- Giordano's, Falealili St (2km south of Beach Road on the Cross Island Road). Italian restaurant, popular for its pizza.
- Tu-I-Moana. Café and bistro in Beach Road near the flea market, good food and a bar with a live band.
- The Hotel Millenia just down the road is a favourite meeting place for locals for a drink and a bite to eat in the late afternoon.
- The Blue Marlin in Fagali'i (about 3 km east of Apia) has a great view and reasonable food.
- If you are wandering around town and absolutely stuck for a place to eat, the most westerly and remote McDonalds in the world can be found in central Apia.
Alcohol can be bought at almost all restaurants. Soft drinks and bottled water are generally available and safe. While the purity of the tap water is questionable, all factory-bought ice is safe. It is only later handling that can contaminate it.
- Kava at the market. (see Samoa)
- There is a mall (meaning a pedestrian street) in the centre of town with two coffee shops, the Sydney Side Cafe and Cappuccino Vineyard both offering a cafe atmosphere and a great place to sit and watch people passing by.
- There is a string of bars in the centre of town between the fire station and the Australian High Commission. This is a good area to visit in the late afternoon and early evening but is best left before closing time when things can get a bit troublesome.
- Le Well liquor store sells a good range of spirits and wines that are much cheaper than buying them by the glass from your hotel.
At the end of 2010 the Apia bar scene had been thrown into some confusion by the puritanical tendencies of the Prime Minister, who was trying to get them closed by 22.00. Given the confusion opening hours are not specified here. You should check when you arrive. All bars are closed on Sundays.
- Hennie's Sports Bar, Fugalei (opposite Hennie's Motel). Large screens for watching sport with occasionally loud bands that disturb the neighbours.
- Mount Vaea Nightclub, Vaitele St. Fairly rough place that can get so crowded you can hardly move. Good place to connect with locals of the opposite sex. Cover charge after 20.00.
- On the Rocks, Beach Road (just west of the Clock Tower). Well-established cocktail bar, often with some attractive Samoan girls seeking the "company" of foreign tourists.
- The RSA Club on Beach Road is a local club that tends to be a bit rough and ready and caters to an older, beer-drinking clientele, but is a great way to meet locals and chat.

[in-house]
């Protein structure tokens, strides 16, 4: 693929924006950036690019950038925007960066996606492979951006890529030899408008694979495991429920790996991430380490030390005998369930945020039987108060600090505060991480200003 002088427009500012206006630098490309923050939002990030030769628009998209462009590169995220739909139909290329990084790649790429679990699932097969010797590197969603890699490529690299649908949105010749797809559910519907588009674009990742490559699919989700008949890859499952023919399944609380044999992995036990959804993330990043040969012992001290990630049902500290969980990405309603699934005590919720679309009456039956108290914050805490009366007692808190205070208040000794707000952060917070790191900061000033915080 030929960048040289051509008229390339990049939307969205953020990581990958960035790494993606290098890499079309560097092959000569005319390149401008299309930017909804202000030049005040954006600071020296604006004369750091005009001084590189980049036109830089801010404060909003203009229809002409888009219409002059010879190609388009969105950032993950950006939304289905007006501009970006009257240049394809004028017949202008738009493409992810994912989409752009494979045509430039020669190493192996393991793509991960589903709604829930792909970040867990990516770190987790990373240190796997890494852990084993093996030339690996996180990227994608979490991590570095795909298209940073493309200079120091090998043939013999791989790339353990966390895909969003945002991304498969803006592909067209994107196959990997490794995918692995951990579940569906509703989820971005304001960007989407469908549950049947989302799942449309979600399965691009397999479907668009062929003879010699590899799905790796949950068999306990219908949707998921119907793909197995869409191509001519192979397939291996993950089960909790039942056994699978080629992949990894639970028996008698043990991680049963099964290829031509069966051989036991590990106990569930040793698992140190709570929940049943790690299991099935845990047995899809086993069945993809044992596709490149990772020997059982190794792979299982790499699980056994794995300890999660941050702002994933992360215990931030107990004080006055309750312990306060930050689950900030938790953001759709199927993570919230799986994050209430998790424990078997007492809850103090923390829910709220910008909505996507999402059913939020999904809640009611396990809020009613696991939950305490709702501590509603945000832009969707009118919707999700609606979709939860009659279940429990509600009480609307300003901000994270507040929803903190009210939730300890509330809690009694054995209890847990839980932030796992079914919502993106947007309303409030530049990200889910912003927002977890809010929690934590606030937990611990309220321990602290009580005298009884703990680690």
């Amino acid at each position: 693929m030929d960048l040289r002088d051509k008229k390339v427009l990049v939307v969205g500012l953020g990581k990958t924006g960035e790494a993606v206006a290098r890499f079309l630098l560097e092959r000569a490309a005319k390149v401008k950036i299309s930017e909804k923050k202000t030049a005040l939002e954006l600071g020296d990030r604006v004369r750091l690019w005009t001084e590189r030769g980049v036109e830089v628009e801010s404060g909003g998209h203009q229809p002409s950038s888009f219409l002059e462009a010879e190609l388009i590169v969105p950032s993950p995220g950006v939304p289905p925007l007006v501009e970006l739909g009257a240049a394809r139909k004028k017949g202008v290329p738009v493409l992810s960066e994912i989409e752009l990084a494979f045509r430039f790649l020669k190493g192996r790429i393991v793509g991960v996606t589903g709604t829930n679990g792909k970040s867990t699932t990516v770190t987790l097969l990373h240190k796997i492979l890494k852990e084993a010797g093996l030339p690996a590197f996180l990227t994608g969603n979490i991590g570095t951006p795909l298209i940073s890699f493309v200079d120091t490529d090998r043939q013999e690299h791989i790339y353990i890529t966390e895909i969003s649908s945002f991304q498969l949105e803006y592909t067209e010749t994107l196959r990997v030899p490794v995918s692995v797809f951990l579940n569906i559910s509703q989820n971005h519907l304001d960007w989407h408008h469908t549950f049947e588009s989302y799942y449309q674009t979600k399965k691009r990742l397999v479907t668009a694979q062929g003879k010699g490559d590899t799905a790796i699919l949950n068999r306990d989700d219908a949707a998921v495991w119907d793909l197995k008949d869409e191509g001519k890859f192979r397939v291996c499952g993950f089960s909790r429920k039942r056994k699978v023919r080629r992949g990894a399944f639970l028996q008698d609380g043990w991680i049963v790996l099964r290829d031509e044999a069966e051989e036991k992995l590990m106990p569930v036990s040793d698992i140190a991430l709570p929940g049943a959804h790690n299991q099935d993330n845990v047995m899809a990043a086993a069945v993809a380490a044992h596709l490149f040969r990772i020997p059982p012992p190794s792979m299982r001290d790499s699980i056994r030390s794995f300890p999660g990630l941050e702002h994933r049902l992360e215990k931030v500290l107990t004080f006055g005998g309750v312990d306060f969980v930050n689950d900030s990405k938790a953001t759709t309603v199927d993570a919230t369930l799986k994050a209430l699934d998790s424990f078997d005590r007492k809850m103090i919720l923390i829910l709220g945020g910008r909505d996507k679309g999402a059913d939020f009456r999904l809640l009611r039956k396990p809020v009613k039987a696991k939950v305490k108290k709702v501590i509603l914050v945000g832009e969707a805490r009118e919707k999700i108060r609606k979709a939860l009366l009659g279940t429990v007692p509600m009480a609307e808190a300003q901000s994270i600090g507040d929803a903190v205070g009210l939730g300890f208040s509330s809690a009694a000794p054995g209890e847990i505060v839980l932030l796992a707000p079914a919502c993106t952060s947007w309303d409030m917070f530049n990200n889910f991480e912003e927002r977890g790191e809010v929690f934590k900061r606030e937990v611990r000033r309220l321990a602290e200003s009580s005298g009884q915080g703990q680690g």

There is no "gay scene" nor gay community, per se. In common with much of the rest of Polynesia there is widespread acceptance of homosexuality in Samoa. This acceptance of fa'afafine (the way of a woman) owes much to the tradition of raising some boys as girls. In families with all male children parents would often choose one or more of the boys to help the mother. Because they would perform the work of women they were raised as if they were girls. Although their sex was widely known, they would usually be dressed as girls. Many, however, would eventually get married (to women). Modern fa'afafine are more likely to have chosen to live as women, and more likely to be homosexual. Boys who appear effeminate may be recognised as fa'afafine by their parents. They will neither be encouraged nor discouraged. Fa'afafine tend to hang out together and bars popular with them tend to change over time.
Gays who are self-aware enough to realize they are gay, and not fa'afafine, may travel in fa'afafine circles, and thus be more readily recognized as gay. There is an annual fa'afafine pageant.
The friendly Samoan culture combined with a desire to shine favor from visitors (who are presumed to be very wealthy, by comparison) can lead to confusing signals from friendly men.
Lesbianism is much less accepted. While there are, of course, lesbians, there is no such thing as a lesbian scene and nowhere to easily meet Samoan lesbians.
Markets in Apia are host to many interesting stalls and locally made souvenirs. Note, however, that many of the items on sale, such as cloth in Samoan patterns, are actually imported from China.
- The flea market nearby the fish market to the west of the Clock Tower, sells a variety of local handicrafts and imported items.
- The new market or marketi fou is a traditional market selling all sorts of local produce as well as some handicrafts. One section sells kava by the cup.
This article is based on Creative Commons Attribution/Share-Alike 3.0 Licensed text from the article Apia on Wikivoyage.